The Australian’s editorial (“Despite challenges, the spirit of progress endures”, 2/1) acknowledges that on most average long term economic measures, life is improving globally, including here in Australia, despite the groundless carping we endure from our insatiable “aspirational class”.
However, the suggestion that increased incomes have resulted from declining union membership is the opposite of what global data shows. In fact, the decline in collective bargaining has softened the link between productivity and pay, meaning that workers benefit less from improvements in the economy.
The editorial cites a real wage rise of about 50% since 1984, but given that real per-capita GDP rose by about 85% in the same period, it could just as well be argued that had more Australians remained in collective bargaining, we may have received more of our fair share of the increased wealth.
It is disappointing that even Peter Van Onselen’s otherwise balanced account of the history of superannuation under successive governments (“Labor losing edge as champion of superannuation”, The Australian, 6/10) fails to mention a crucial fact: the government’s recent proposal is not to cut into super but to remove a large and unfair tax shelter enjoyed only by the wealthiest 1%, saving the taxpayer tens of billions of dollars – an astute piece of policy which seem to be a taboo subject at The Australian.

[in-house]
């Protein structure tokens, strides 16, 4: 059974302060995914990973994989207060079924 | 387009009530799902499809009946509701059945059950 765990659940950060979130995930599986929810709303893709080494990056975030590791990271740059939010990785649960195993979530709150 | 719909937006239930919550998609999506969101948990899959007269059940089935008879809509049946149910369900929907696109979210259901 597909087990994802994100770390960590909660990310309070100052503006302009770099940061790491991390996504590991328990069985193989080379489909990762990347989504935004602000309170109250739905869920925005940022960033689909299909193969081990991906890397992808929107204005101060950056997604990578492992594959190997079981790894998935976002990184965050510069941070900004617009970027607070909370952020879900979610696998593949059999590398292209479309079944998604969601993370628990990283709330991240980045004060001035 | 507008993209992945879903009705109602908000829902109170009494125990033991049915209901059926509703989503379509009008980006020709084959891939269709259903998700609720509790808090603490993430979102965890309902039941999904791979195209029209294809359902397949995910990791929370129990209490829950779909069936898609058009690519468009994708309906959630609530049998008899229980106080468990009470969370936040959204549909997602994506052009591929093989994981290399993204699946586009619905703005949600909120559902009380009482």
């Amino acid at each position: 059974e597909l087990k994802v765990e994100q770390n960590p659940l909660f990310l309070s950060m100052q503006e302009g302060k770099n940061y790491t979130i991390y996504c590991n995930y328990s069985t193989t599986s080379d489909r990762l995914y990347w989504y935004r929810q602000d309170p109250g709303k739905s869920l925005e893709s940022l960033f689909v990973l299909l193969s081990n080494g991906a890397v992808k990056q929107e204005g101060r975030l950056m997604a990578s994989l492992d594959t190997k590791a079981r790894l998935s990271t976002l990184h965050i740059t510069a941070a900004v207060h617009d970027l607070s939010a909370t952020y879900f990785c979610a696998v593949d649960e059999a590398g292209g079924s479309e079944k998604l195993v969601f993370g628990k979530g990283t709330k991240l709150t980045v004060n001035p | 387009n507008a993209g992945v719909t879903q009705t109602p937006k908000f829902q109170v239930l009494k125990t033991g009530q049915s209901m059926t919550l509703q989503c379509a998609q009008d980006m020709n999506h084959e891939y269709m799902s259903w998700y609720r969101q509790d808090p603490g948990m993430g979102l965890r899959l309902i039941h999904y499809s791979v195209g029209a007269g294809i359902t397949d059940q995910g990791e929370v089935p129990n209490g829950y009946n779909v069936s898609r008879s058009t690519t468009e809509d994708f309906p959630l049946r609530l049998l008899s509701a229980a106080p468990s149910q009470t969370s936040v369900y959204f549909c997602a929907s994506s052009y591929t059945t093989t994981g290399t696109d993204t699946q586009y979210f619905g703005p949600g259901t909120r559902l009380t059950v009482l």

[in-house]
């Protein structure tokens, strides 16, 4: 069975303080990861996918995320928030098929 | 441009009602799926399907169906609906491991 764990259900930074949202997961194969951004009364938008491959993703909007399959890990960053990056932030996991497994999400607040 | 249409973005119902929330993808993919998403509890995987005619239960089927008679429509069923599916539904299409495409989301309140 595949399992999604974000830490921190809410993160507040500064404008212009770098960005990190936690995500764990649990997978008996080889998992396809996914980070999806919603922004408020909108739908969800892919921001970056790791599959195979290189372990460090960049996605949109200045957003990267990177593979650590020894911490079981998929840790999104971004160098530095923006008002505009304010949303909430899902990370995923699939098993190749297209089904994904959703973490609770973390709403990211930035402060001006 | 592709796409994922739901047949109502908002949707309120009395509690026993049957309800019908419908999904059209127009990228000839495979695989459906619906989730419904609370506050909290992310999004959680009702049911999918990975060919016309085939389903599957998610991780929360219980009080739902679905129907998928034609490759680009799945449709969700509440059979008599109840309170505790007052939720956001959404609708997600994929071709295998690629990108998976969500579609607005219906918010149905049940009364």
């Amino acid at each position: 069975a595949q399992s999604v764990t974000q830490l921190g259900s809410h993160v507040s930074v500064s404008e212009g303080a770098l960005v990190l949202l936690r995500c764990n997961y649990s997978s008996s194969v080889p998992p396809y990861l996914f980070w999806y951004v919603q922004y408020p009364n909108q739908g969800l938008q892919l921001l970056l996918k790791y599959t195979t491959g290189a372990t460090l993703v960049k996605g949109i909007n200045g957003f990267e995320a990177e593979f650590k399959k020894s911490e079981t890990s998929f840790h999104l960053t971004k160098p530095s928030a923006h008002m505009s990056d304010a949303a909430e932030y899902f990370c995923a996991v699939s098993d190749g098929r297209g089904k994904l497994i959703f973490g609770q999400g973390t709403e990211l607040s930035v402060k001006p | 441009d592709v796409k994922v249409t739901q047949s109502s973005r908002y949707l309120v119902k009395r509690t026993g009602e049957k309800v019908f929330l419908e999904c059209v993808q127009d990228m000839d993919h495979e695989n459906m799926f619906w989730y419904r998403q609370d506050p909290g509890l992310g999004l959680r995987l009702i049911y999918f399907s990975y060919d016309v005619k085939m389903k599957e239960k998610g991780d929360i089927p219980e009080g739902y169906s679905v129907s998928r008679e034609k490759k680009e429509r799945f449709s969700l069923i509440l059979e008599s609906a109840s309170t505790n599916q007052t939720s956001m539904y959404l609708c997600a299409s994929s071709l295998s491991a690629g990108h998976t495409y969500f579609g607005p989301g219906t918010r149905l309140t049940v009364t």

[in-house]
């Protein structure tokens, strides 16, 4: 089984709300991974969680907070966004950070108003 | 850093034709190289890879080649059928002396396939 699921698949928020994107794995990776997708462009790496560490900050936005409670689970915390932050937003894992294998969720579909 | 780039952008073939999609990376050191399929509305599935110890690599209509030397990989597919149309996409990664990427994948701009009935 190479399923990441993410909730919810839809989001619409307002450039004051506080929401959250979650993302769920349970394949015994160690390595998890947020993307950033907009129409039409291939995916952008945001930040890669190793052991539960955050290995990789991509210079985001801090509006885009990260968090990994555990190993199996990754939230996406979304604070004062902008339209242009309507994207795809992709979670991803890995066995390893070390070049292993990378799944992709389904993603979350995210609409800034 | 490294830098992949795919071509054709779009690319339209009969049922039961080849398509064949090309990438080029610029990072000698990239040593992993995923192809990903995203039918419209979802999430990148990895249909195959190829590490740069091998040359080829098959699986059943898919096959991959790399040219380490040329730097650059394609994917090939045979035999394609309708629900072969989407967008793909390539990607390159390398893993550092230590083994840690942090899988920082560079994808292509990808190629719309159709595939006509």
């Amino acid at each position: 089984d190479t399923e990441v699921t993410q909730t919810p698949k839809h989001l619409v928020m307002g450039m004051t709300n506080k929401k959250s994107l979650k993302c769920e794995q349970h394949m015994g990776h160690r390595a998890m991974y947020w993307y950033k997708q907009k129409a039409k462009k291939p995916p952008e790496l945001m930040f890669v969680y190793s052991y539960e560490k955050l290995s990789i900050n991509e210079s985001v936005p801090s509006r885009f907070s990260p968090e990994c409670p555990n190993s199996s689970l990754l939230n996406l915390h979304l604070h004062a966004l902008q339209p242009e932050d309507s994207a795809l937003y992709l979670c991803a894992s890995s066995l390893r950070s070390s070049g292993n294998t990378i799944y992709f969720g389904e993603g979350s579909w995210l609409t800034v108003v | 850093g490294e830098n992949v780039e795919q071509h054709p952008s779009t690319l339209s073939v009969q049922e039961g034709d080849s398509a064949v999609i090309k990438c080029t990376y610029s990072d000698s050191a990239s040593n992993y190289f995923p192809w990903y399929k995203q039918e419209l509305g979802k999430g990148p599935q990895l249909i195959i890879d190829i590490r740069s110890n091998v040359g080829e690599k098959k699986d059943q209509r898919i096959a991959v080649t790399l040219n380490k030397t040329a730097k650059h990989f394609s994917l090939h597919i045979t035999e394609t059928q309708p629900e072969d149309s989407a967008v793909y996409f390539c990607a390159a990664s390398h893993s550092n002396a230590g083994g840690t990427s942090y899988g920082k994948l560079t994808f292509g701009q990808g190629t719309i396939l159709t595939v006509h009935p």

The Australian’s editorial warns us to “expect tax increases on the long-term retirement savings of workers” (“Political interest rates are highest in the wrong areas”, 3/10). From what quarter should we expect this? It can’t be from this government, whose proposal is to reduce the anomalous tax concession for the wealthiest 1%, to the same level as the rest of us enjoy.
It’s time for some perspective to balance the “hands off our super!” hysteria. Australia’s richest 1% currently receive a 30% tax break on their contributions, almost twice what those on ordinary incomes get, and at an annual cost to the taxpayer of $30 billion and rising. The government’s proposal to reduce this concession to 15% will partially level the playing field. But the 30% perk will still apply to those earning from $180,000 to $300,000 a year, indicating that, if anything, the changes do not go far enough. Super was never intended to be a tax shelter for the super-rich.